A primary purpose of applied behavior analysis (ABA) is to help individuals and families by addressing interfering or challenging behaviors. All kids throw tantrums, whine, or do not comply (follow directions), and so on. Understanding why the behavior is happening is crucial. Once the function (or the ‘why’ of the behavior) is determined, the behavior can be addressed. Today, we will discuss the four functions of behavior and how they are determined.
A common strategy used to determine the function of a behavior is through ABC data. While gathering ABC data, the following questions are needed:
- What happens before the behavior (the antecedent)?
- What is the behavior?
- What happens after the behavior (the consequence)?
Image retrieved from https://medium.com/mah-behavior-support/start-here-roadmap-to-behavior-support-e7747caa295d
To help grasp the concept, let’s look at an example. A girl is crying in the check-out line at the grocery store. Before crying, the girl had asked her mom for candy and her mom said no. The girl continues to cry until her mom changes her mind and ends up buying her the candy. In this situation, the ABC data would be the following:
- A: Parent says no to buying candy at a grocery store.
- B: Child cries.
- C: Child gets candy.
Using this information to find patterns in antecedents and consequences, a hypothesis can be made in regard to why the behavior is happening.
The Four Functions of Behavior
- Attention: We all seek attention and interactions with others. Depending on the child, attention from certain people may be more reinforcing than others (e.g., peers versus teachers). In some cases, children may be seeking attention in any way possible, which includes both positive (e.g., laughing) and negative (e.g., yelling) attention.
- Escape: When a non-preferred situation, task, or person is present, a child may engage in challenging behavior in order to escape.
- Access to tangible items: The example above about the girl crying to get a candy bar (tangible item), demonstrates an individual’s behavior that is occurring to get access to some item.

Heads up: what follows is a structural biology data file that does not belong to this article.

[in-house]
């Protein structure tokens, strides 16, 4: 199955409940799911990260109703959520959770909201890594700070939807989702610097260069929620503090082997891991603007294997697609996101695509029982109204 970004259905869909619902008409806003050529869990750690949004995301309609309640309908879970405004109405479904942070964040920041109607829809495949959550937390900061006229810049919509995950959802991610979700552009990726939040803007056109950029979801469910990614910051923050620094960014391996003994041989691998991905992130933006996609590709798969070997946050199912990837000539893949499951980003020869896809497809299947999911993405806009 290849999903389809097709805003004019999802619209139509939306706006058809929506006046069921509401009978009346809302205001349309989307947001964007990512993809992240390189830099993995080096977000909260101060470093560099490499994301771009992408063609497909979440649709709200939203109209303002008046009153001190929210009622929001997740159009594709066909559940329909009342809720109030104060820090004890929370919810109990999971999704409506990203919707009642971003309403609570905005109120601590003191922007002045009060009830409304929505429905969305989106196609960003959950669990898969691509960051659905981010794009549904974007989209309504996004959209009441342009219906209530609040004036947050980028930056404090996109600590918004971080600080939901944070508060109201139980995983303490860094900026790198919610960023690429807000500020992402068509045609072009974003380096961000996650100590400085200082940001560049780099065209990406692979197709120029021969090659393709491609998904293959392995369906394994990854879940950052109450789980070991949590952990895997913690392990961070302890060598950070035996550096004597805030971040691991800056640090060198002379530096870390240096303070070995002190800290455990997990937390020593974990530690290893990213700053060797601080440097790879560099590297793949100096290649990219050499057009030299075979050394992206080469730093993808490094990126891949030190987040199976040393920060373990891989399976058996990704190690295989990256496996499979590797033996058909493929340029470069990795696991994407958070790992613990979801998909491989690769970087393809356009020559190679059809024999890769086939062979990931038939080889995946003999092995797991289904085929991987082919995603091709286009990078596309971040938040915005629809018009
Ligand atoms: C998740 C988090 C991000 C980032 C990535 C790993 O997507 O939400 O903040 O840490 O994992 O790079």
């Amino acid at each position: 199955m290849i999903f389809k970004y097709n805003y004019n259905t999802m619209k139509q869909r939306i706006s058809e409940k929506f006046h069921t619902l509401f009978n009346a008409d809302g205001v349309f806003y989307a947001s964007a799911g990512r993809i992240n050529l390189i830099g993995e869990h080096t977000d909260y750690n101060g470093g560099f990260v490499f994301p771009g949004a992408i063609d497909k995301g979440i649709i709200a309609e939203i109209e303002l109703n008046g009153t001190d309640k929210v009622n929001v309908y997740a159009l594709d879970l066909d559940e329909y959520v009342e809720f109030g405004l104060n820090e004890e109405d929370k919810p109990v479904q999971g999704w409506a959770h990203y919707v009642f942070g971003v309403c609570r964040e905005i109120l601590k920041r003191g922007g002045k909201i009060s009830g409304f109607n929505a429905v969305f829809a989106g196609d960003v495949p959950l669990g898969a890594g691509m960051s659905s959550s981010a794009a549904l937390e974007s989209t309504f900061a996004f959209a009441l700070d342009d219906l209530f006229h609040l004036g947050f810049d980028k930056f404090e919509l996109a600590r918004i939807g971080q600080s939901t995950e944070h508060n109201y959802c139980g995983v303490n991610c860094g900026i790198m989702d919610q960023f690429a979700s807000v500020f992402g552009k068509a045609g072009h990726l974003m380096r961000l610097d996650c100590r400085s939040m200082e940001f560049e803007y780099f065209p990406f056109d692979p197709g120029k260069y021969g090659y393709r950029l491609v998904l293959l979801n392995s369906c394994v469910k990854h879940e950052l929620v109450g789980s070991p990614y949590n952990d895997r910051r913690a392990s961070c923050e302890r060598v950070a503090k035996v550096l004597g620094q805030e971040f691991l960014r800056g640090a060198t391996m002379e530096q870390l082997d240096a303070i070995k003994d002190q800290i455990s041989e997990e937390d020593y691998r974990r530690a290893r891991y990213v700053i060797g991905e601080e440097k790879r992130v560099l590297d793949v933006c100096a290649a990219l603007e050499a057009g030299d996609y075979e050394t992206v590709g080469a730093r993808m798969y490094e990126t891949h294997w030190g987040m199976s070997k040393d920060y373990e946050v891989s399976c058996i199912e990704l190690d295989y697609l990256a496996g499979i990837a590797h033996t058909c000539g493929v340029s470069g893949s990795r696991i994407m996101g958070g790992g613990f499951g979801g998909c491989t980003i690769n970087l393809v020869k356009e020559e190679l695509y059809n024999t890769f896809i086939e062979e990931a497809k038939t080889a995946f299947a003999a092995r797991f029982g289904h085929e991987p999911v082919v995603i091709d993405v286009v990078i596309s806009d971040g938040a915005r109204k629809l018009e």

- Automatic: Some refer to this function as sensory. A behavior’s function is automatic when it is occurring because it is internally reinforcing (e.g., rocking, hand flapping).
Image retrieved from https://www.istockphoto.com/vector/vector-illustration-of-a-girl-crying-gm157038653-22295885
Strategies to Use Based on Function
- Give frequent positive attention (e.g., tell your child “I love how you’re playing!”).
- Teach appropriate ways to seek attention (e.g., have your child say, “Look at this!” to show you something instead of crying, or give a tap on your arm instead of hitting).
- Ignore challenging behaviors that are seeking for attention (e.g., a child uses a cuss word that typically is either reprimanded or laughed at, ignore).
- Teach appropriate ways to escape (e.g., have your child ask, “Can I be all done?” instead of throwing their food on the floor).
- Follow through with the demand.
- Teach how to ask for help if a task is difficult.
- Offer choices.
- Access to tangible items
- Teach appropriate ways to ask (e.g., “Can I please have juice?”).
- Follow through when the answer is no, to teach your child how to accept “no.”
- Provide warnings when transitioning (e.g., Five more minutes to play video games”).
- Set limits on access to certain tangibles.
- Reinforce behavior that is incompatible with interfering behavior (e.g., keeping hands in lap, instead of picking nose).
- Provide opportunities for physical exercise/movement breaks.
- Teach how to request for a break.
- Teach a replacement behavior (e.g., chewing gum instead of grinding teeth).
It is important to note that a behavior can have multiple functions. For example, a child could be biting to get your attention, to escape from a demand, to get access to an item, or s/he likes how it feels to bite. If you are having any issues when it comes to behavior, be sure to consult a BCBA so a behavior plan can be created and implemented.
Chazin, K.T. & Ledford, J.R. (2016). Challenging behavior as communication. In Evidence-based
instructional practices for young children with autism and other disabilities.
Pratt, C., & Dubie, M. (2008). Observing behavior using a-b-c data. The Reporter, 14(1), 1-4.